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Digital Signage: Here Comes OLED!

Oct 12, 2007
I've often written in this space about the impact digital signage is having on how businesses communicate their marketing and informational messages to customers, workers and other constituents.

While the attributes of digital signage, including its similarity to television, the speed and ease with which content can be updated and its ability to integrate interactive elements, all have contributed to its success, there's another important reason for its growth that often gets overlooked.

Specifically, the size and weight of today's LCD monitors and plasma panels make previously unavailable spaces suitable for the displays. Simply put, the awkward size and heavy weight of TVs with picture tubes restricted where they could be used. True, the weight and size difference between TVs and flat panels isn't new, but it appears that as an industry, we may be poised again to see a change in display technology open up many new places where digital signage can be used and in so doing nudge forward the expansion of the market.

This time the technology is OLED, or organic light-emitting display. In R&D labs for at least the past 13 years, OLED technology finally will make it to market in the form of a TV set when Sony releases its new XEL-1 Dec. 1. While the OLED television will offer a 1 million to 1 contrast ratio, high brightness and wide color reproduction, its major claim to fame is likely to be size and weight. The XEL-1 panel is only .12 inches thick.

Please don't misunderstand me. The new XEF-1 is only an 11in TV -far too small for digital signage applications. However, undoubtedly it's a precursor of things to come. Like LCD and plasma panels, manufacturing technologies will improve. With time, yields will rise, and as they do successive generations of OLED displays -each larger than the last- will become available. At some point, OLED televisions will cross the threshold from "that's an interesting technology" to "I need 20 for my digital signage network."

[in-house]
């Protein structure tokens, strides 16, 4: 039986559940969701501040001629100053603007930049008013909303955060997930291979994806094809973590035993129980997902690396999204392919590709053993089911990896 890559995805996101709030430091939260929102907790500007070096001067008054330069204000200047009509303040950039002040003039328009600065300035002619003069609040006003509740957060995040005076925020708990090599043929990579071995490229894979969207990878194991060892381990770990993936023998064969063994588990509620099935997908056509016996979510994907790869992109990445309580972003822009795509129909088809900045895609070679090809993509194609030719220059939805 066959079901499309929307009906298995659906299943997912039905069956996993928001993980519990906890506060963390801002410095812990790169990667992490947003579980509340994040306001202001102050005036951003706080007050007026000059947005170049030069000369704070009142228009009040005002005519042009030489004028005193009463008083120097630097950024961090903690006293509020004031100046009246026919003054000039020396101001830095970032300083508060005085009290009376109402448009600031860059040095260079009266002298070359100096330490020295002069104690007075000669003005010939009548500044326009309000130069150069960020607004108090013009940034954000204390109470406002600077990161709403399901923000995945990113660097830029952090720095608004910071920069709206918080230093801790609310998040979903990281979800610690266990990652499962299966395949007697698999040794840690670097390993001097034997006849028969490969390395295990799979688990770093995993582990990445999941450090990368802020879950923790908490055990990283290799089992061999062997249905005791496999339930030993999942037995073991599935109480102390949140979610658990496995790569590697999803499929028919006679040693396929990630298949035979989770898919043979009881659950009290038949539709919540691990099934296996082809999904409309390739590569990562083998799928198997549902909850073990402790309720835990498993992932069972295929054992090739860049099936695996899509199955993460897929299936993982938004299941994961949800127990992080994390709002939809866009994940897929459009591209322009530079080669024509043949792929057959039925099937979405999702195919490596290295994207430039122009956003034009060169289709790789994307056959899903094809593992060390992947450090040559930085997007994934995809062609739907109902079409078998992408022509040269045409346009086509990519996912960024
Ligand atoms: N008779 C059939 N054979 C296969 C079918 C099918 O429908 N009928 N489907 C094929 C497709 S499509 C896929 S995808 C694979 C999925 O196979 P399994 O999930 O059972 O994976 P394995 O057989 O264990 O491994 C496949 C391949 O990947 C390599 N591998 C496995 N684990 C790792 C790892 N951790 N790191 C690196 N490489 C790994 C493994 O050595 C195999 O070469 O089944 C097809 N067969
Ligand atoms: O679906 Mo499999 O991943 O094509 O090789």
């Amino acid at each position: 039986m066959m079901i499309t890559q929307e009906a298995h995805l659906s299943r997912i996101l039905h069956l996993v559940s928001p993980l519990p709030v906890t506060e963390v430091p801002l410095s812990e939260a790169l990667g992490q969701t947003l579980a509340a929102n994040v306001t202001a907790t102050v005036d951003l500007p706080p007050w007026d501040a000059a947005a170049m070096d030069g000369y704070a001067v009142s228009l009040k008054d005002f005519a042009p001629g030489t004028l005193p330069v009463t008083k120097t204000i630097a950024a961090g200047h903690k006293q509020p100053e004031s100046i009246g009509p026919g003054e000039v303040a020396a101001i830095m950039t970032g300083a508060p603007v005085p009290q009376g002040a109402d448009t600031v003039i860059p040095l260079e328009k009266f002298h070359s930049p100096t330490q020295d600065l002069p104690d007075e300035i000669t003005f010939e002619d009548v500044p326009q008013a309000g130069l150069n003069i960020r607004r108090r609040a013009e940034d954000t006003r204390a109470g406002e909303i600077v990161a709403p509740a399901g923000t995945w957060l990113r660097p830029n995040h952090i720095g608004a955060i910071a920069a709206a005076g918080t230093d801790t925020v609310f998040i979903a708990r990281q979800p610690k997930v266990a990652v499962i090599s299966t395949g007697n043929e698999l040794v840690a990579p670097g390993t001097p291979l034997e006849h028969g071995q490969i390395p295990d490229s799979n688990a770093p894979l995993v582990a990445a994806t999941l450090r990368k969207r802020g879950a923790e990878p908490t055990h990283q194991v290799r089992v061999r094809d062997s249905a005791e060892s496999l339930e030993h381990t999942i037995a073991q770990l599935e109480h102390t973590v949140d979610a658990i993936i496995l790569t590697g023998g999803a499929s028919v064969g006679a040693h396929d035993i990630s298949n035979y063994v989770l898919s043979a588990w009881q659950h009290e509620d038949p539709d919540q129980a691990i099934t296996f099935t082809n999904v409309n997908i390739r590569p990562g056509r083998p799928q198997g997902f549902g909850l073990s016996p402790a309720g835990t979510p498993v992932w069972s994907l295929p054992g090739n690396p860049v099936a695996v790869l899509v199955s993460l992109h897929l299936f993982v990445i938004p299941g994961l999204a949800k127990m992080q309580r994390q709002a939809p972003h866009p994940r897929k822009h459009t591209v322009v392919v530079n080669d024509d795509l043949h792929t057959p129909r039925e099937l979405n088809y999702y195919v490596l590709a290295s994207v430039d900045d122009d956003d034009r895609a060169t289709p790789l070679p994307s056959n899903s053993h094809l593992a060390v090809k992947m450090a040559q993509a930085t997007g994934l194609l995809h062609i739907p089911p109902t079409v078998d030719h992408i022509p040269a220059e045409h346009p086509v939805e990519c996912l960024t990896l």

The relevance of display size and weight to the growth of digital signage should not be minimized. Only a few years ago, using tube-based TVs in digital signage-type applications often required special industrial-grade wall or ceiling mounting brackets (think hospital room televisions). Those mounts by definition restricted the choices in the placement of displays because they could only be used in certain places that met the manufacturer's requirements. Alternately, if such mounts weren't used, special AV carts, TV enclosures or kiosks were necessary to prevent top-heavy displays from tipping over.

LCD and plasma panels radically changed that equation. The lighter panels didn't require the same sorts of mounts, which meant new a variety of previously overlooked spaces could be considered for use. The same will be true for OLED displays when compared to LCD and plasma panels. It's hard to imagine, but it probably is only a matter of years before LCD and plasma panels will be considered "too thick" and "too heavy."

In the meantime, OLED technology will begin to make its presence felt and market and likely exert price pressures of LCD and plasma displays, making digital signage even more affordable.

Sure, Sony's announcement of the XEF-1 is a first step, but it's an important one in the evolution of digital signage. One day, it is likely to be seen as an advancement in making digital signage a realistic communications vehicle for a greater number of businesses and institutions.
About the Author
David Little is a digital signage enthusiast with 20 years of experience helping professionals use technology to expand their marketing messages with alternative media . Visit http://www.keywesttechnology.com and find how you can expand your marketing horizons.
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